Heisz: Yes, because what makes me happy might not make you happy, right? People might look at my life and say, “How do you do all that? Aren’t you exhausted?” Yes, it is full time, full bore, full speed ahead almost all the time, but it doesn’t stress me out at all because I love it.

Feeney: You’re in your flow.

Heisz: Exactly. I spend a lot of my day in flow. Now, there are things I don’t like doing just like everybody else. I don’t like status reports but I have to do them. It is about finding that place where you feel like, “This is where I need to be.” To me, that’s what happiness is.

Happiness is good business

Feeney: One of my favorite parts in your book is about the mission of Zappos to deliver happiness to the world, not just to sell shoes.

Heisz: Yes, Zappos is really focused on how a customer feels when they interact with the business. They know that to get the customer to feel good about what they’re doing they have to get the employee to feel good, too. The employee has to feel connected to the business. The employee has to have meaningful relationships with the business and with their coworkers, because relationships matter. I think one of the great quotes from their Chief Happiness Officer, Jenn Lim, is people don’t show up to work because they have to—they show up because they want to be with their friends and their tribe. They’ll show up for a while, but they won’t show up and provide excellent customer service unless they feel connected to their coworkers.

Feeney: What are some ways a small, independent store could adopt Zappos’ strategy of cultivating happiness?

Heisz: One of the number-one ways a business owner can cultivate happiness is through appreciation—thanking their employees, showing their employees appreciation for what they do. Yes, you pay your employees to do the work, but simply saying “thank you” goes a long way toward that employee feeling connected to you and connected to the job.

The main thing for me, for building happiness in the workplace, is communicating the meaning of why you’re doing what you do. If your goal is to provide excellent products and excellent customer service, then you need to convey why that’s important to your employee. Is it because their customers will return? Well, what does that mean to me if you’re paying me an hourly wage? You want to inspire in your employees a desire and belief that what they’re doing matters. It really is about focusing on their why. There’s a great story in the book about that from Mary Miller.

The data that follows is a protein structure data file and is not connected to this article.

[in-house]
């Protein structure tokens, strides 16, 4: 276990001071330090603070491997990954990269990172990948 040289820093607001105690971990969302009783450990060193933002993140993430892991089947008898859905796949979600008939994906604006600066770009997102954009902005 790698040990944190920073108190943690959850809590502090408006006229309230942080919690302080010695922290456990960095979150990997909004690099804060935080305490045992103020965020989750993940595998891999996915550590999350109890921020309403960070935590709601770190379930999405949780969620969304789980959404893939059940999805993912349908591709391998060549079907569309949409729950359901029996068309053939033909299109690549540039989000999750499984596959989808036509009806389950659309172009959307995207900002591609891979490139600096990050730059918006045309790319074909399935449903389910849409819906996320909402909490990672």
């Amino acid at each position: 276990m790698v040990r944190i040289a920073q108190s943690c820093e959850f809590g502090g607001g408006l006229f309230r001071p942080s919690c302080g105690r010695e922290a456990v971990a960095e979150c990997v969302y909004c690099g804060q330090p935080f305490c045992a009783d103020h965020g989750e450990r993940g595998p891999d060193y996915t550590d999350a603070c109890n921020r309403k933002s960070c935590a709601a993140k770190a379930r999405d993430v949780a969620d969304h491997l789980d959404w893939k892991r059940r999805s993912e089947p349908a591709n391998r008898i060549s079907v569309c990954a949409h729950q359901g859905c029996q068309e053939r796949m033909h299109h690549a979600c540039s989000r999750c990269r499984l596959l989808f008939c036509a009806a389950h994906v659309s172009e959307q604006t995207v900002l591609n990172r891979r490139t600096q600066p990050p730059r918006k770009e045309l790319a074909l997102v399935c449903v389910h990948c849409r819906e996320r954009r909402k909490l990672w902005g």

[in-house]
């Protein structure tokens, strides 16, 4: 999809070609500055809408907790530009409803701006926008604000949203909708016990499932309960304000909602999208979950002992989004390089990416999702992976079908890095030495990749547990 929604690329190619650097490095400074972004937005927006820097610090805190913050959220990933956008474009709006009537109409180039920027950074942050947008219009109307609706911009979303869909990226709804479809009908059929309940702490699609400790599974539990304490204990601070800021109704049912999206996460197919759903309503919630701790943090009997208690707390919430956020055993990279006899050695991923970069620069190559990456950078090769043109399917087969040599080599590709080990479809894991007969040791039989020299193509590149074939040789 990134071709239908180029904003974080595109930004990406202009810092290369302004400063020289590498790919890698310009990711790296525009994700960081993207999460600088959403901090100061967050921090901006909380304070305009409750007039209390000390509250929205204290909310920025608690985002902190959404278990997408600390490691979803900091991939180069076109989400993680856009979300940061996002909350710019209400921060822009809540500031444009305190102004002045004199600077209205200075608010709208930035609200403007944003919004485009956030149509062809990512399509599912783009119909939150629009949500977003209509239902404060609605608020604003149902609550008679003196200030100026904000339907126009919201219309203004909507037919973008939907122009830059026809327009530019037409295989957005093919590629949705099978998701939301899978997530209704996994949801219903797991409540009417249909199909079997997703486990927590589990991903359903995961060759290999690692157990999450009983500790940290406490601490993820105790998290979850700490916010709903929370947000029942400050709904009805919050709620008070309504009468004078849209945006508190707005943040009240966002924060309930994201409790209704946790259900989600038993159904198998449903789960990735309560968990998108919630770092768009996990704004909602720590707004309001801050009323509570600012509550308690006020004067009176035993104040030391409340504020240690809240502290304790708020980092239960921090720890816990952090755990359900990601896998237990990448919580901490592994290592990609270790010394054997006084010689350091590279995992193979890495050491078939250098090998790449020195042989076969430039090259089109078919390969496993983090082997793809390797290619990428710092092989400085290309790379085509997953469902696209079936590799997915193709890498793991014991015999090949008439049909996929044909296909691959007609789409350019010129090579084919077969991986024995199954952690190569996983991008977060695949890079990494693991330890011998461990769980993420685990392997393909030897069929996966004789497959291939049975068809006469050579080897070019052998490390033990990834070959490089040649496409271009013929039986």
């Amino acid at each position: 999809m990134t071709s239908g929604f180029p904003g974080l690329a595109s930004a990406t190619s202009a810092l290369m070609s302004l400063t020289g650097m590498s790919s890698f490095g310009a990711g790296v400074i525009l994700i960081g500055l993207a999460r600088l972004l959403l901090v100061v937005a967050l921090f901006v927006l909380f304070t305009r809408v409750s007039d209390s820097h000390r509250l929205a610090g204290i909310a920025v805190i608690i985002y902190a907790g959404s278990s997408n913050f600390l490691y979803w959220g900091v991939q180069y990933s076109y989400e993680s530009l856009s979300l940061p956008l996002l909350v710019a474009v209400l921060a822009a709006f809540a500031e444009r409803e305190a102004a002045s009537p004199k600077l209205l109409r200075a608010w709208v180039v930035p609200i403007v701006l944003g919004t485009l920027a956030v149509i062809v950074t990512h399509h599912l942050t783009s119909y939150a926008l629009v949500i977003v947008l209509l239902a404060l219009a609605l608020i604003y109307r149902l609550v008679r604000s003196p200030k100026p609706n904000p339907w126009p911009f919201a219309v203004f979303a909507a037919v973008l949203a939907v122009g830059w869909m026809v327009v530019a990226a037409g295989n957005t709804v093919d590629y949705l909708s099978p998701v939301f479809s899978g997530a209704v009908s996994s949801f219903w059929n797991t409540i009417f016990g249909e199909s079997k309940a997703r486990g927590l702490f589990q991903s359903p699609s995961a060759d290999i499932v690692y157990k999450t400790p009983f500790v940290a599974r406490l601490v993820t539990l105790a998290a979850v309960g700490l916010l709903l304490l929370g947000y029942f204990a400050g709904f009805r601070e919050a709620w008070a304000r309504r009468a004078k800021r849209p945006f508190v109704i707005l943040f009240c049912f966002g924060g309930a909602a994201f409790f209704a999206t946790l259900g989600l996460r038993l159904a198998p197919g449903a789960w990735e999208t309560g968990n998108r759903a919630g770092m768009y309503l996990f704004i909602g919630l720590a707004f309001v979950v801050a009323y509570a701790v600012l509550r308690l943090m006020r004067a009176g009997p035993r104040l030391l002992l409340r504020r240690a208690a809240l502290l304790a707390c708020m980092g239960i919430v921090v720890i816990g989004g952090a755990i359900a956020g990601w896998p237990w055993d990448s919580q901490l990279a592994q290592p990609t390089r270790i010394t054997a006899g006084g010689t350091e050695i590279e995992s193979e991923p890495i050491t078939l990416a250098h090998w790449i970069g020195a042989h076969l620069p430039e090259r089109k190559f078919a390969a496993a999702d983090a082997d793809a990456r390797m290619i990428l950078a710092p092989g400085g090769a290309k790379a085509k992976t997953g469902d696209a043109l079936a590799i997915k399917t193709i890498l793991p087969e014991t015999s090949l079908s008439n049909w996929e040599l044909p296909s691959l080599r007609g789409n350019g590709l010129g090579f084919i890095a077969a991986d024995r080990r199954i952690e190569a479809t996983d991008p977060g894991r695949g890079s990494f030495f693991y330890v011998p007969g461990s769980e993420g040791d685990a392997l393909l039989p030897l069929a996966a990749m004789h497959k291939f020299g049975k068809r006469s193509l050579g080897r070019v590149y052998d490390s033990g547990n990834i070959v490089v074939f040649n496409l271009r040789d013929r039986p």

Feeney: Yes. Her Dream Manager program!

Heisz: Yes, it’s phenomenal, and she is such an enthusiastic believer in her employees. Her company is successful because her Dream Manager program created a purpose for the work her employees do. Her business is janitorial services; these are people who clean toilets and hallways and don’t get a lot of one-on-one, “rah-rah” attention. What Mary’s program created for her employees is an understanding for why they are working, and she’s been tremendously successful. Paying attention to people and creating a positive relationship with them goes a long way toward your own business success.

Feeney: Her Dream Manager program helps her employees frame their work in terms of how it supports their own goals. Hourly employees might not see their work as a career, but it’s inspiring that she is helping them focus on how their job is supporting their own dreams!

Heisz: Yes, why are you making money? Why are you spending a third of your life in your waking hours doing something? You have to have a why.

Feeney: That ties in with mindfulness and being more aware of what is important to you. Often we race through the day, sometimes without stopping or even pausing.

Heisz: Right, how many times have you thought, “What have I done for the last four weeks? Where did the time go?” Jeff Olson wrote a book called The Slight Edge, which is about creating a philosophy of life and then doing things to build on it. One of the things he says in the book, which is true of happiness as well, is that everything you need to do to be happy is easy to do. And, if it’s easy to do, it’s easy not to do. Going for a walk for 20 minutes a day is an easy thing to do, but how many people don’t do it? And you don’t get the benefit of doing it once.